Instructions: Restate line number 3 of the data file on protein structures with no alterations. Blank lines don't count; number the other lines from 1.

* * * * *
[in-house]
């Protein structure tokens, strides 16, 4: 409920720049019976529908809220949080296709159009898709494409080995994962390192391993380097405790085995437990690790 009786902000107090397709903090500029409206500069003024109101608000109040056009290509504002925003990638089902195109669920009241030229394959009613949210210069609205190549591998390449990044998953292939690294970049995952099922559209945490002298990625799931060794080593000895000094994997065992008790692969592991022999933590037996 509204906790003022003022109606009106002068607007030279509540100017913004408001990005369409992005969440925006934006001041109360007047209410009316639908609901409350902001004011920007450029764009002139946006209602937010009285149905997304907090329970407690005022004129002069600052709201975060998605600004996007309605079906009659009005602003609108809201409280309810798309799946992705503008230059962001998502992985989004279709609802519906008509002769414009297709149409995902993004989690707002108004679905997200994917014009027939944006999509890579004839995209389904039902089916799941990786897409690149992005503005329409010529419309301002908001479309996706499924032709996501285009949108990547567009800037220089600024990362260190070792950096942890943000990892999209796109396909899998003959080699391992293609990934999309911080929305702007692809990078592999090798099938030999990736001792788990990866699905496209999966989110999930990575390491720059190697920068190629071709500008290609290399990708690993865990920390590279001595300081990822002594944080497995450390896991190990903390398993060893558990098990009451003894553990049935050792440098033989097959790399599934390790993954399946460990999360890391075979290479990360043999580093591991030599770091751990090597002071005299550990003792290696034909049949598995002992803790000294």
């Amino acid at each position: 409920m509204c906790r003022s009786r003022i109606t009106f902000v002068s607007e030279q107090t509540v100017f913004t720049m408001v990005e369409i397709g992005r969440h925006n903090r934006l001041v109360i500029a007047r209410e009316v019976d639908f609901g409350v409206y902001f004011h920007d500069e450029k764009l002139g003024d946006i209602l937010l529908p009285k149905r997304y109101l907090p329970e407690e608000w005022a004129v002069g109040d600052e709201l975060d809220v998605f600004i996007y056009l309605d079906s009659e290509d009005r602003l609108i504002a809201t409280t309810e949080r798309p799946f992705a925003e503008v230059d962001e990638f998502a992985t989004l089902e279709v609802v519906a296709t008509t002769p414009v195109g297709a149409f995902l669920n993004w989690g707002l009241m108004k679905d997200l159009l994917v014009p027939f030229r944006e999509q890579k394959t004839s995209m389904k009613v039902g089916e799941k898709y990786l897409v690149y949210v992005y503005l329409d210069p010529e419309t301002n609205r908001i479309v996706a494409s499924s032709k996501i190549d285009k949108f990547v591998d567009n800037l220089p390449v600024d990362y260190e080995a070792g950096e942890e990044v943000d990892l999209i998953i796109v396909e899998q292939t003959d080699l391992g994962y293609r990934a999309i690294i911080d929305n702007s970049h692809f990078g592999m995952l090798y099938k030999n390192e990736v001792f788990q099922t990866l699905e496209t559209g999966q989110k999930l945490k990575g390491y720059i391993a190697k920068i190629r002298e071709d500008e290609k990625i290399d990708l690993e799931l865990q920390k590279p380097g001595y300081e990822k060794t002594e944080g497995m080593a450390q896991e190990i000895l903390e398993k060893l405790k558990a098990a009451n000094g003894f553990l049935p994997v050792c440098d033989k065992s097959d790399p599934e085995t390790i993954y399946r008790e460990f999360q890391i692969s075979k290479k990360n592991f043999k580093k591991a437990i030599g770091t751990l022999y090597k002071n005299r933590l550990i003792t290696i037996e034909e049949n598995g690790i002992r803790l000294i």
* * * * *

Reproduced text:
């Amino acid at each position: 409920m509204c906790r003022s009786r003022i109606t009106f902000v002068s607007e030279q107090t509540v100017f913004t720049m408001v990005e369409i397709g992005r969440h925006n903090r934006l001041v109360i500029a007047r209410e009316v019976d639908f609901g409350v409206y902001f004011h920007d500069e450029k764009l002139g003024d946006i209602l937010l529908p009285k149905r997304y109101l907090p329970e407690e608000w005022a004129v002069g109040d600052e709201l975060d809220v998605f600004i996007y056009l309605d079906s009659e290509d009005r602003l609108i504002a809201t409280t309810e949080r798309p799946f992705a925003e503008v230059d962001e990638f998502a992985t989004l089902e279709v609802v519906a296709t008509t002769p414009v195109g297709a149409f995902l669920n993004w989690g707002l009241m108004k679905d997200l159009l994917v014009p027939f030229r944006e999509q890579k394959t004839s995209m389904k009613v039902g089916e799941k898709y990786l897409v690149y949210v992005y503005l329409d210069p010529e419309t301002n609205r908001i479309v996706a494409s499924s032709k996501i190549d285009k949108f990547v591998d567009n800037l220089p390449v600024d990362y260190e080995a070792g950096e942890e990044v943000d990892l999209i998953i796109v396909e899998q292939t003959d080699l391992g994962y293609r990934a999309i690294i911080d929305n702007s970049h692809f990078g592999m995952l090798y099938k030999n390192e990736v001792f788990q099922t990866l699905e496209t559209g999966q989110k999930l945490k990575g390491y720059i391993a190697k920068i190629r002298e071709d500008e290609k990625i290399d990708l690993e799931l865990q920390k590279p380097g001595y300081e990822k060794t002594e944080g497995m080593a450390q896991e190990i000895l903390e398993k060893l405790k558990a098990a009451n000094g003894f553990l049935p994997v050792c440098d033989k065992s097959d790399p599934e085995t390790i993954y399946r008790e460990f999360q890391i692969s075979k290479k990360n592991f043999k580093k591991a437990i030599g770091t751990l022999y090597k002071n005299r933590l550990i003792t290696i037996e034909e049949n598995g690790i002992r803790l000294i």